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When was Concrete invented?
Concrete can be said to have been used for thousands of years, if the word is taken generally to mean a hard building material produced from a mixture of cement, sand, gravel and stone.
The Assyrians and Babylonians used clay to bind sand and stones, and the ancient Egyptians discovered lime and gypsum. The Romans mixed slaked lime with volcanic ash and constructed aqueducts, bridges and buildings, some of which survive.
Lime remained a popular cementing material until the discovery of the process of making Portland cement shortly after 1800. The name was given to it by Joseph Aspdin, an Englishman, because he thought its products resembled the limestone quarried at Portland in Dorset, England.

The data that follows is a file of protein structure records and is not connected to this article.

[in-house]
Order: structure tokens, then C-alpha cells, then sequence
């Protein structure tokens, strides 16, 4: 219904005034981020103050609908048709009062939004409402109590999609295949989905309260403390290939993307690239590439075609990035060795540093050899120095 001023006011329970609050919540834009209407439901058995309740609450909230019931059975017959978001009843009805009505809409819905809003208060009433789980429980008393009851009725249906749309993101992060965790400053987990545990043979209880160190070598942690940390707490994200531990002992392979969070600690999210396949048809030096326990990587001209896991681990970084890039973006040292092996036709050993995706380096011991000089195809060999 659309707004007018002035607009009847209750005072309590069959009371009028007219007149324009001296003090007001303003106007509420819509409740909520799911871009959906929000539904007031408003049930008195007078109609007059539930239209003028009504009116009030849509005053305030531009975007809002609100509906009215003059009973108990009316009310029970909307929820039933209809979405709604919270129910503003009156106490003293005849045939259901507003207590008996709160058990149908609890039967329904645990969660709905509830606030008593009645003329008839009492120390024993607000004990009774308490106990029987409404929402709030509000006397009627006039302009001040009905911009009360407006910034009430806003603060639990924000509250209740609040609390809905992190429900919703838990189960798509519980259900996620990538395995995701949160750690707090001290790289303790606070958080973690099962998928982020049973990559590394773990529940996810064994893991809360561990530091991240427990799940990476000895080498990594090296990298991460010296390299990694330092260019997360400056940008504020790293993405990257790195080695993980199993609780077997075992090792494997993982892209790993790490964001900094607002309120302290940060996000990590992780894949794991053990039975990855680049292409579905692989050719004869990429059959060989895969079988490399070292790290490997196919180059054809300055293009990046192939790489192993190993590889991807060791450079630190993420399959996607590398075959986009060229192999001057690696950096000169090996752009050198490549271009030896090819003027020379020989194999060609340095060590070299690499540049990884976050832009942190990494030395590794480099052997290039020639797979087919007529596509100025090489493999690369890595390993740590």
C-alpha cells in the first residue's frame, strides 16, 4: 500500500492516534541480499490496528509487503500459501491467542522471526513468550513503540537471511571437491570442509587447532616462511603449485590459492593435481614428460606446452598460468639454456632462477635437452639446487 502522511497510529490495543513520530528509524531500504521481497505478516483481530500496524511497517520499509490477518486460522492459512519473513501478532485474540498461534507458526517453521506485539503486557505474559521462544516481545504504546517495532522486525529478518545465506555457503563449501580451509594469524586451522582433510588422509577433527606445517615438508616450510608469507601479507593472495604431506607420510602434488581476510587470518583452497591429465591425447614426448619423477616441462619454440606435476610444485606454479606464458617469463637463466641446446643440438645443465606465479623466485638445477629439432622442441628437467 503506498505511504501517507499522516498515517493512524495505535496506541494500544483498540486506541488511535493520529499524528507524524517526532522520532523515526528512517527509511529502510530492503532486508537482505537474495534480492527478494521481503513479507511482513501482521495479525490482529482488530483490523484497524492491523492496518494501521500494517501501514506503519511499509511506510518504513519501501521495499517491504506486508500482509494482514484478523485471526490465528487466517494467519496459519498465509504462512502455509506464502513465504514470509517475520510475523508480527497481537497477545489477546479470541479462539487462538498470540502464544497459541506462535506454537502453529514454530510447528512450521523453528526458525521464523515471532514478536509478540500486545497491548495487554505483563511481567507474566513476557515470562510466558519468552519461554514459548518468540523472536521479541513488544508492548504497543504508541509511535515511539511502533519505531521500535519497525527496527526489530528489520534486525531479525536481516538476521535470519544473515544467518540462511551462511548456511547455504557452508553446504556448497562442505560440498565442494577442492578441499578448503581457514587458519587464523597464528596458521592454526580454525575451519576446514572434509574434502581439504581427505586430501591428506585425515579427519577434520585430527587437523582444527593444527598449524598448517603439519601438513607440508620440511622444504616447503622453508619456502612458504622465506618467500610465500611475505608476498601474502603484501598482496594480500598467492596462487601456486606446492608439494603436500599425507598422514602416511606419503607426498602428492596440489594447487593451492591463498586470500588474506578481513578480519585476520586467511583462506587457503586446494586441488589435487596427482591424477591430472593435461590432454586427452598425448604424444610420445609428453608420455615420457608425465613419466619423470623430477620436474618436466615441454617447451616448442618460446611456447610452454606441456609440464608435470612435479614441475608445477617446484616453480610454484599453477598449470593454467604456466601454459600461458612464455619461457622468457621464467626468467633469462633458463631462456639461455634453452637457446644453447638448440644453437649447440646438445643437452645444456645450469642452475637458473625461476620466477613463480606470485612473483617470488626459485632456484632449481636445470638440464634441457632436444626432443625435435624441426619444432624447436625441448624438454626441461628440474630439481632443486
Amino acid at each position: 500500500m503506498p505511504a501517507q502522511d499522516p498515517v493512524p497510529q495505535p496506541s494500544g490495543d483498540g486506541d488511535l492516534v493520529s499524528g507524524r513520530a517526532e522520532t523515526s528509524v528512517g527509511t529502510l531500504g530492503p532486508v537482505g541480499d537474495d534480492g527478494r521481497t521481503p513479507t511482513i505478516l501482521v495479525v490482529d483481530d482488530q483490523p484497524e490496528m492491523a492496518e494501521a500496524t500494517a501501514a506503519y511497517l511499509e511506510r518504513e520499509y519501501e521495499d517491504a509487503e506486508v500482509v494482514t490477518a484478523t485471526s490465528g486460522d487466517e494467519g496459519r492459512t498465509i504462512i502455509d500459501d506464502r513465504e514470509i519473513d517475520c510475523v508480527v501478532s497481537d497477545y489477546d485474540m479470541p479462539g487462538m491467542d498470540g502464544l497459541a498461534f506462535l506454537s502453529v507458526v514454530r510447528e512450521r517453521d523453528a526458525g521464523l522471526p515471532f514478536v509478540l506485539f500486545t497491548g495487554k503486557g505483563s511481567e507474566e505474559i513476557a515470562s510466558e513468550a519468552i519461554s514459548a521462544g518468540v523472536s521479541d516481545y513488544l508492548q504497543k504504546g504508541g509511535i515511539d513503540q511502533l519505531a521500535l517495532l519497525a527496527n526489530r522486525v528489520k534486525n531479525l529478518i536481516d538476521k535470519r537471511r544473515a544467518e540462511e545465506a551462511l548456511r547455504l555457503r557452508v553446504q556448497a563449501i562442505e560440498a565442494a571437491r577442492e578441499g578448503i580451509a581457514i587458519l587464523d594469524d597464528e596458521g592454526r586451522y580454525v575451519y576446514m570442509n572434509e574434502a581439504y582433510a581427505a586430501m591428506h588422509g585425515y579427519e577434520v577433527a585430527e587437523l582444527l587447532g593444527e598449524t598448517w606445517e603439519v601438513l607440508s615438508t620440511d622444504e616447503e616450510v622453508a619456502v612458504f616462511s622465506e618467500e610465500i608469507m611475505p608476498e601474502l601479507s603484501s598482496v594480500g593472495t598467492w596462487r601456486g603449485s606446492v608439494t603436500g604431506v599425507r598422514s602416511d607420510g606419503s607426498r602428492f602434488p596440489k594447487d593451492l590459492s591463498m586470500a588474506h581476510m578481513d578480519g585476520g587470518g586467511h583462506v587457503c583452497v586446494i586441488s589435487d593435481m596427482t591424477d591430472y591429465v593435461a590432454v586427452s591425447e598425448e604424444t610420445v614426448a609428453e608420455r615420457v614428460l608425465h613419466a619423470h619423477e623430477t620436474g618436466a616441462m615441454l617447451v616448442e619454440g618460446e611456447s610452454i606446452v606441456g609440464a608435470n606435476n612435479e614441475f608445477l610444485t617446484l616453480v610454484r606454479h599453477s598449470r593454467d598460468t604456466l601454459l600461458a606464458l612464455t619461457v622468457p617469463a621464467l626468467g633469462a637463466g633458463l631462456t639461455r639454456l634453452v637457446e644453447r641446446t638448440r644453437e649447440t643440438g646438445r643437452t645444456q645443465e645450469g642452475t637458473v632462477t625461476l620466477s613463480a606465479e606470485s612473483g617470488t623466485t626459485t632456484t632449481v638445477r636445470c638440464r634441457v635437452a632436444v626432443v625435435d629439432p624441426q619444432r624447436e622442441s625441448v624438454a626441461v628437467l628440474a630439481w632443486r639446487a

It is a man-made cement which, since 1900, has been almost the only cement used in the building industry.
Concrete mixtures for small jobs and repairs at home are easily made, but the design and erection of important concrete structures calls for a combination of artistic and scientific skills.
Scientists have developed reinforced concrete strengthened with steel, pre-stressed concrete and concrete shells which may be simple and functional or more complex to give a building added beauty.